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Christopher Columbus Kraft, Jr., a legendary figure who was on-duty during some of the most important milestones in NASA's history, has died at the age of 95.
Kraft was not only NASA's first flight director, but he created the role, and was instrumental for such historic missions as America's first manned spaceflight, the first manned orbital flight, and the first spacewalk. His highly disciplined style became the metric for how missions are conducted from the ground, even long after he retired. NASA Administrator Jim Bridenstine praised his legacy in a statement, calling Kraft "a national treasure" and "one of NASA's earliest pioneers."
"Chris was one of the core team members that helped our nation put humans in space and on the Moon, and his legacy is immeasurable," he said.
Kraft's career in space travel predates NASA itself, beginning with National Advisory Committee for Aeronautics shortly after his graduation from Virginia Tech in 1944. Almost 15 years later, he was assigned to the Space Task Force, which is when he created the role of flight director. He stayed in that position throughout the Mercury and Gemini missions.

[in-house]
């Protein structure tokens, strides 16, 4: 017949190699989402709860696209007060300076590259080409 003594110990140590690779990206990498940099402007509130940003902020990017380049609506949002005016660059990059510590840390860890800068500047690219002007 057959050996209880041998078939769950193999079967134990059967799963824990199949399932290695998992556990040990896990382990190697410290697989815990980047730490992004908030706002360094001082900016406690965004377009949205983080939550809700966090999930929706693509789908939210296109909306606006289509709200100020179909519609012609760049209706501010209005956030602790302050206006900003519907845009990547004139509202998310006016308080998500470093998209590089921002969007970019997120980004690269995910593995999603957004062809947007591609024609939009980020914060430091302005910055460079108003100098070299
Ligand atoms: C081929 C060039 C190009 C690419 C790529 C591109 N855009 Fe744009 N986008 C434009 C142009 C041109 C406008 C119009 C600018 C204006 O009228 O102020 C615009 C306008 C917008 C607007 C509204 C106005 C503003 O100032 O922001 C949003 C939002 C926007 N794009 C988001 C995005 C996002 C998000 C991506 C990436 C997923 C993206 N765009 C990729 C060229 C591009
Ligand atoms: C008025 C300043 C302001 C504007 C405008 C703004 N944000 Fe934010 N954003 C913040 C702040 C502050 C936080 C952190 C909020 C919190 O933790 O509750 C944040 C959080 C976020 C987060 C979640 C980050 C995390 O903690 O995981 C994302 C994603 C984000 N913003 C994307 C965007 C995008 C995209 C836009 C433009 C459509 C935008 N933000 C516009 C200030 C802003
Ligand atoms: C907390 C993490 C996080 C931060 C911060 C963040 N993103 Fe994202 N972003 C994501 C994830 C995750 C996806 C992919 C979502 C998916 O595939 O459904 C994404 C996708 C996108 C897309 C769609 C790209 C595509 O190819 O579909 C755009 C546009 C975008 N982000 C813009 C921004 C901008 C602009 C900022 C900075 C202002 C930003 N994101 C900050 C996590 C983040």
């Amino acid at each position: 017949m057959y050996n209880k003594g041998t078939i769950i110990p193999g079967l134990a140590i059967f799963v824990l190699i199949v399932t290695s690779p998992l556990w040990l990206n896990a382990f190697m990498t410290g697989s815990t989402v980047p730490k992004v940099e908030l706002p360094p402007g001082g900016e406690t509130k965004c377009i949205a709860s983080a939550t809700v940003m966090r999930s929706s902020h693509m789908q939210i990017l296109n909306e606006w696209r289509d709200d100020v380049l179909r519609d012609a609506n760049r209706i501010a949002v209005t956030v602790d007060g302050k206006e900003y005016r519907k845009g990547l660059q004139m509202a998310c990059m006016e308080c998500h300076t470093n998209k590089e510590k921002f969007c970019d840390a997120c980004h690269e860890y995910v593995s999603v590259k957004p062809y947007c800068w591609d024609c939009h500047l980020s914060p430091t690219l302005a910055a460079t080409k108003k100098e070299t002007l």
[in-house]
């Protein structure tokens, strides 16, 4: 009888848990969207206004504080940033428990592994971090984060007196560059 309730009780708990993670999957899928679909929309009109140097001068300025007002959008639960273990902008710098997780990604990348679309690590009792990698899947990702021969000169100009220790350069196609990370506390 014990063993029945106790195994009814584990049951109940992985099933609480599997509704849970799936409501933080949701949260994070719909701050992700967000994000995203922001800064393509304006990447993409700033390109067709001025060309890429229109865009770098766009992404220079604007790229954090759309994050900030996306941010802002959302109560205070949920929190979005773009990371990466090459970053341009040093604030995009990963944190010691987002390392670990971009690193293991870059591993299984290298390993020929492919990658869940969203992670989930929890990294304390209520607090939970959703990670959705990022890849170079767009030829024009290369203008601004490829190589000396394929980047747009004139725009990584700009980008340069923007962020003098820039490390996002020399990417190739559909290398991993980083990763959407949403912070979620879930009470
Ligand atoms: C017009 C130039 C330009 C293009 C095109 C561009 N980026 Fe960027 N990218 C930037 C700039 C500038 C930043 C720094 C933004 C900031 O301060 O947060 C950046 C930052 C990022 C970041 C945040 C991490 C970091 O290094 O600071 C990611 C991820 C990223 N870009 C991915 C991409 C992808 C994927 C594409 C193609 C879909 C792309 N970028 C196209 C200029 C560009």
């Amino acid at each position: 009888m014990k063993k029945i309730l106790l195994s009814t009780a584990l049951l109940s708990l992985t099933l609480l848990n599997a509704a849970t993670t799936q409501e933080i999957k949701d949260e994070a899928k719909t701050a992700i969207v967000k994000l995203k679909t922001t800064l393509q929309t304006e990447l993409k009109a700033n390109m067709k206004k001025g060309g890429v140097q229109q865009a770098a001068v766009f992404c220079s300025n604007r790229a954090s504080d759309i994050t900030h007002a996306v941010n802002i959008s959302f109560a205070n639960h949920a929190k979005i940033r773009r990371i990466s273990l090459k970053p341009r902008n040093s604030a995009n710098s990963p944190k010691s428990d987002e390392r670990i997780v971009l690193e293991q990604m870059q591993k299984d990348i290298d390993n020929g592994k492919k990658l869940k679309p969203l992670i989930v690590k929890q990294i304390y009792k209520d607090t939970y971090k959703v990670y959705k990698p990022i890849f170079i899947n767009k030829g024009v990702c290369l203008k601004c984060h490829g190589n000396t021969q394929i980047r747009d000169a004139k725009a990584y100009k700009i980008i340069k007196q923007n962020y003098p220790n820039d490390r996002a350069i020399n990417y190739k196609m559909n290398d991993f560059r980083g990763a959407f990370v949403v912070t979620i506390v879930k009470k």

By the time the Apollo program kicked up in 1969, Kraft moved from flight director to focus on the planning and management of missions. Three years later, he became the director of the Manned Spacecraft Center in Houston, Texas, which was later renamed the Johnson Space Center. He held that position until he retired a decade later. Today, the Mission Control center bears his name.
Kraft is also quoted in the Bridentstine's statement, where he likened his old job to that of a musical conductor: "The conductor can't play all the instruments — he may not even be able to play any one of them. But, he knows when the first violin should be playing, and he knows when the trumpets should be loud or soft, and when the drummer should be drumming. He mixes all this up and out comes music. That's what we do here."
(via CBS News)